The February, 2018 issue of Scientific American has an article about on-line arguing. The authors are philosophy and psychology professors at Yale, Carnegie-Mellon, and Jean Nicod in France, and the title is “Are Toxic Political Conversations Changing How We Feel About Objective Truth?”
It contends that there are two styles of arguing, with each generating its own type of thread. The first approach, the authors say, is one of arguing to win. People who argue to win want to score points, tend to be closed-minded, and “objectivist.”
The other style, arguing to learn, results in more open-ended give-and-take. People who use this method are considered more “relativist,” in that they do not believe in absolute answers.
The authors conducted an on-line study with participants directed to use one or the other styles. They gave examples of the types of exchanges resulting from each style. Abortion and gun control were two examples.
The authors showed a clear preference for the “arguing to learn” style for most situations, but claimed the “arguing to win” tactic may be appropriate in such situations as discussion of climate change. Here, they claimed, the weight of scientific consensus would make arguing to win understandable, if not preferable. They conclude that the mode of argument actually changes our understanding of the question itself.
I read the article wondering about the choice of terminology. The mere use of the word “argue” sets the tone for dissent. I grew up in a household where arguing was the norm, a habit I picked up and had to un-learn after leaving. I avoid arguments both on-line and in person. I prefer the terms “discuss,” “converse,” or even “debate,” which allow room for educating as well as learning, and for bringing in elements that may only be indirectly related to the topic at hand. Winning or losing do not enter into the equation, because in a good conversation, everyone benefits.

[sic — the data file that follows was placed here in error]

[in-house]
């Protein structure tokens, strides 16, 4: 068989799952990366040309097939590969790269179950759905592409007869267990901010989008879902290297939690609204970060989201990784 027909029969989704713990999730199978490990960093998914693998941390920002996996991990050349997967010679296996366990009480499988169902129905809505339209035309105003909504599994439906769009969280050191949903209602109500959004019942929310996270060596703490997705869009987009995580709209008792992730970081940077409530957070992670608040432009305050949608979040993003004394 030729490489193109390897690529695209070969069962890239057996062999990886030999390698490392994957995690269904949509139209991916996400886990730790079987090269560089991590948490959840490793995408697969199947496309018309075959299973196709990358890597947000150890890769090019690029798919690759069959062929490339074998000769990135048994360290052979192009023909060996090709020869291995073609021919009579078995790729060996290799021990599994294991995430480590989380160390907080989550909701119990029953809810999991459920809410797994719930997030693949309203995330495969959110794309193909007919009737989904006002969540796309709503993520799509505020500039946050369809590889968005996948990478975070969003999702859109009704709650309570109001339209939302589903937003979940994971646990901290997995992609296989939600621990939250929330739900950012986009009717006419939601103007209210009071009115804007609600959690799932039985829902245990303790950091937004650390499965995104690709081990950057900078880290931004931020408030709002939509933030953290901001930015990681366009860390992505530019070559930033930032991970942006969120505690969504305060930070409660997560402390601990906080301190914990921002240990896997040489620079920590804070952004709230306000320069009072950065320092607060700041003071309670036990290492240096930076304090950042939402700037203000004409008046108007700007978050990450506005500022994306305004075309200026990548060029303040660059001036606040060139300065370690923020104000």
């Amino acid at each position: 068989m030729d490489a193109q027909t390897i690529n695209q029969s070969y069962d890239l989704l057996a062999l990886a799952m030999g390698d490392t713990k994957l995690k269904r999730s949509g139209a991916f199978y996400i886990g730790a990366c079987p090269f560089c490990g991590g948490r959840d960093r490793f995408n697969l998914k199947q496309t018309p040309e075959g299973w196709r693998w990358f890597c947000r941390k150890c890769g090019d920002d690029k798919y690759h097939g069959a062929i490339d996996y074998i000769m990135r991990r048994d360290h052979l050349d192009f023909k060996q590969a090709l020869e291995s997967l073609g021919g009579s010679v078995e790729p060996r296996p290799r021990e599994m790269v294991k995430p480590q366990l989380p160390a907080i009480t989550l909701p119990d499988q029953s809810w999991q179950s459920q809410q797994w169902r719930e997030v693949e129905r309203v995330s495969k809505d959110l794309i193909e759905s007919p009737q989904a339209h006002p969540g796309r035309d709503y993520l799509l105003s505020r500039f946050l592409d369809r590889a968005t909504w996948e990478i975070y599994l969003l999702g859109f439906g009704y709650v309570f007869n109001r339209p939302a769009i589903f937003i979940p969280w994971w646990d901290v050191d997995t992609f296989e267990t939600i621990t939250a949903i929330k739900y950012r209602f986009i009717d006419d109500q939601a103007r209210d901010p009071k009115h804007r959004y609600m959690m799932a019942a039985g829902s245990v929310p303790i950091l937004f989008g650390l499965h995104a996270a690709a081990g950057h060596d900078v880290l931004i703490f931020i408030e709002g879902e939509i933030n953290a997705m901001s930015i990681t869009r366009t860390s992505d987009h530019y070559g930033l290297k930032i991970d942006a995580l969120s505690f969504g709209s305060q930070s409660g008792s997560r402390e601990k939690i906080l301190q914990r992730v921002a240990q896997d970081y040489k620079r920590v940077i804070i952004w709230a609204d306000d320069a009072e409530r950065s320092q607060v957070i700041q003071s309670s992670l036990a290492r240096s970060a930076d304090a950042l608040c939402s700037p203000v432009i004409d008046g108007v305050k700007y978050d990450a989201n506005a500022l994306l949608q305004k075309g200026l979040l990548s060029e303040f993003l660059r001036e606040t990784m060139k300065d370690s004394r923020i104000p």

The idea that the preference for absolute answers is “objectivist,” also seemed arbitrary. The authors used an example of the cube root of a number as an example of definite right and wrong answers. When it comes to politics or moral codes, there is no universal agreement on the “correct” answer, so there is no one qualified to be “objective.”
The authors don’t address personal encounters, which have the advantage of non-verbal cues, like facial expression, tone of voice, and body language. They focus primarily on social media, specifically Facebook, Twitter, and YouTube commentary. By their nature, these media are circumscribed to limit words, so they select for emphatic statements that can easily be provocative.
Presumably the “argue-to-win” types come away feeling even more committed to their point of view. These are the types of people, we are told, who avoid people or perspectives that contradict their fixed opinions. On the other hand, I believe someone who genuinely wants to learn would most likely ask questions rather than argue.
I have similar issues with the word “fight.” I would rather win than fight, but I’m in a minority. I live in a world that thrives on competition, and “fighting for justice,” “fighting for peace,” or “fighting for equality” share the common denominator of conflict. Do ends justify the means? I don’t believe they do.
If you want peace, justice, or equality, you have to live it. If you want communication, have a conversation. If the interaction devolves into a fight—even if you’re fighting an external or abstract enemy—or into an argument—even if you’re arguing to learn—you’ve lost.